Mmakgabo Helen Sebidi walks with singer Ann Masina at the launch of the Ntlo E Etsamayang (Walking House) exhibition
Image: UJ Arts and Culture

As Sebidi recovered from her injuries, creating these artworks when she could not sleep, a catastrophic bloodletting was taking place across the country. 

Her long-time friend and a co-curator of Ntlo E Etsamayang Professor Kim Berman, writes “This body of work, which has been missing for 33 years, holds the pain and memory of the apartheid struggle and trauma. When Sebidi completed this extensive work, SA was transitioning politically. Nelson Mandela was out after 28 years of imprisonment. There was upheaval and violence in the country and significant international pressure to end apartheid rule. In many ways, this work represents a repository of pain, trauma, and hope that she felt had to be conveyed and witnessed by the world. She uses spirituality as a source of strength, resilience, and resistance against oppressive and colonial structures.”

Sebidi received an invitation to a month-long residency at the Nyköping Folk High School in Sweden. Her grandmother, an important figure in Sebidi’s young and adult life had had a vision of Sebidi as a house that travelled the world, meeting other similar houses. Working with the Cultural Work with Developing Countries (CWDC) programme the residency promised an artistic exchange with Swedish artists and Sebidi’s own exhibition.

She packed the works she had completed while recovering from the motor accident, some of her other prized artworks as well as some beaded pieces she had collected and set off for Sweden in 1991. The promised exhibition never materialised. Instead, the CWDC programme’s organiser, Peter Dewoon, asked to hold onto the works Sebidi had brought with a further promise of holding the exhibition in her absence.

Nyköping Folk High School in Sweden where Mmakgabo Helen Sebidi completed a month-long residency in 1991
Nyköping Folk High School in Sweden where Mmakgabo Helen Sebidi completed a month-long residency in 1991
Image: Gabriel Baard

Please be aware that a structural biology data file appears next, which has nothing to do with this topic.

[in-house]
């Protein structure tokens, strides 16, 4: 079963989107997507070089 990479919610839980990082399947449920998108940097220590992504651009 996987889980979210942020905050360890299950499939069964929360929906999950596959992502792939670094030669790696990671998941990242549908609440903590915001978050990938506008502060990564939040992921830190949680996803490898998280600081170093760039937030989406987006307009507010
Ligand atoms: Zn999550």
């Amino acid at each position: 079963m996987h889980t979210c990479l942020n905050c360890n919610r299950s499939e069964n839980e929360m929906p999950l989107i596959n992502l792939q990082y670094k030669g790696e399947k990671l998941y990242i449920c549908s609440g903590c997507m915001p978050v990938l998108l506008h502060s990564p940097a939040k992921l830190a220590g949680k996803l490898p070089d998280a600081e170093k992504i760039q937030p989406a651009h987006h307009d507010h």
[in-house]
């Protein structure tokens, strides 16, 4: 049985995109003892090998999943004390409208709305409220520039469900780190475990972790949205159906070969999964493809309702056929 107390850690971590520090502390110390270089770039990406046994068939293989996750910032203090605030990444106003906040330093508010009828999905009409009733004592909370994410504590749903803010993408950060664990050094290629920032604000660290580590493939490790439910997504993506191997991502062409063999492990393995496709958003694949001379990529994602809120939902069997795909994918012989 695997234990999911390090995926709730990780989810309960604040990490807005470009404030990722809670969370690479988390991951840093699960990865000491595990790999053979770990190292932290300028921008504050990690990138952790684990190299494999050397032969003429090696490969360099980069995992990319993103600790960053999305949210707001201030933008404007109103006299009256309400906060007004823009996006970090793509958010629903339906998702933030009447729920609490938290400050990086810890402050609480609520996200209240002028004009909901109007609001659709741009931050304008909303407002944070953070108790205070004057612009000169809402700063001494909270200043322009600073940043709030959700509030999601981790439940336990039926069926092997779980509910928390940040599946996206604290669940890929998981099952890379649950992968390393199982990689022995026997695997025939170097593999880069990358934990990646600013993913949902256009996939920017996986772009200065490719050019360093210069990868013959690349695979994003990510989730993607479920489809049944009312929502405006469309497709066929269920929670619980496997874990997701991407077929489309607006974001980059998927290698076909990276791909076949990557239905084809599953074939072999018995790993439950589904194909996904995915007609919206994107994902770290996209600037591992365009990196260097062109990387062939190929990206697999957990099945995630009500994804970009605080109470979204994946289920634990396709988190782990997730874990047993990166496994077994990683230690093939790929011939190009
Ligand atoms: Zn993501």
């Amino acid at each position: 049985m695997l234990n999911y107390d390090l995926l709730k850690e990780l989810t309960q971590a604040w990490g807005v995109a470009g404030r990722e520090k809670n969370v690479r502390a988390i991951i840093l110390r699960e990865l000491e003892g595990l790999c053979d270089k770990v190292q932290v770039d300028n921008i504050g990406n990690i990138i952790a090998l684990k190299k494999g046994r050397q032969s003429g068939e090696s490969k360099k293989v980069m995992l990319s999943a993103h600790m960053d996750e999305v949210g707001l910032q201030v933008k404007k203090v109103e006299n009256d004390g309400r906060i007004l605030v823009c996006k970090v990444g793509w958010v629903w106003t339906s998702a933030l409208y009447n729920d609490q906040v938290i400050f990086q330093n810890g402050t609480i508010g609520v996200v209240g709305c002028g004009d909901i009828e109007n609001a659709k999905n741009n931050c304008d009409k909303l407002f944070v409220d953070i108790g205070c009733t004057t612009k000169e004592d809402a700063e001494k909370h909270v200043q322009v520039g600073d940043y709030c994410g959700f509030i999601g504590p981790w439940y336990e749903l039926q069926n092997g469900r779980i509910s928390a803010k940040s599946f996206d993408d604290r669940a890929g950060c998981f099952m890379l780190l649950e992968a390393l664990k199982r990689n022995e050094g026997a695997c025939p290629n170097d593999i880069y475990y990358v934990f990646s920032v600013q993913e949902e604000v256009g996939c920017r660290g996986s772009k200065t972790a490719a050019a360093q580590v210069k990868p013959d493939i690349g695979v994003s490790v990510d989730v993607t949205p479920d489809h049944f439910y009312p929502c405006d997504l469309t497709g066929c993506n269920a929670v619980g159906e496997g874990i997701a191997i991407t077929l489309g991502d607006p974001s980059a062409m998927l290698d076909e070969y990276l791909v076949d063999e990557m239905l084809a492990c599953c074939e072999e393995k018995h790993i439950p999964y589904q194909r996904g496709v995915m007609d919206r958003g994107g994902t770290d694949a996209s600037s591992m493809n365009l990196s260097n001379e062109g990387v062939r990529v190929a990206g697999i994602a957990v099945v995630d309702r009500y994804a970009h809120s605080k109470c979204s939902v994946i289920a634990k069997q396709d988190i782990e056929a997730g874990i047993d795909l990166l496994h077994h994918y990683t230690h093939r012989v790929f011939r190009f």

Sibidi returned to SA, inquiring regularly about the progress of the exhibition. After a year of back-and-forth correspondence, she requested that her works be returned to her. A short time later, she received only a small box containing some beaded items.

Dewoon sent word that Sebidi’s artworks were lost. With the help of Andries Oliphant, Sebidi lodged a police report at the Swedish Embassy in SA. For years, she tirelessly tried to have her works returned to her. 

Peter Dewoon died in 2020 aged 74. Twenty-eight of the 33 works were mysteriously found by the janitor at Nyköping Folk High School in May 2023. The works were in their original packaging and remarkably well preserved.

A tangible celebratory mood filled the UJ Gallery on the day of the opening of Ntlo E Etsamayang (The Walking House). Sebidi had eschewed an honorary doctorate from the institution, prioritising this exhibition over the title, and showcasing indigenous knowledge in practice. 

With timeless wisdom, Sebidi said this about the return of her artworks at last: “I understand that I don’t own those children. They were a gift to me. I feel that they were hidden for this communication to be extended. If they had been exhibited, then they might have been sold. They were hiding so that I would continue struggling and working hard. I can now see the road. It has strengthened me to struggle further. Now my children are home, I can see the road.”

Ntlo E Etsamayang is at the UJ Art Gallery on the University of Johannesburg’s Kingsway Campus in Auckland Park until May 17.

Walk-about dates are as follows:

April 13 2024, 11am-12pm

April 20, 11am-12pm

May 4, 12pm-1pm

May 11, 11am-12pm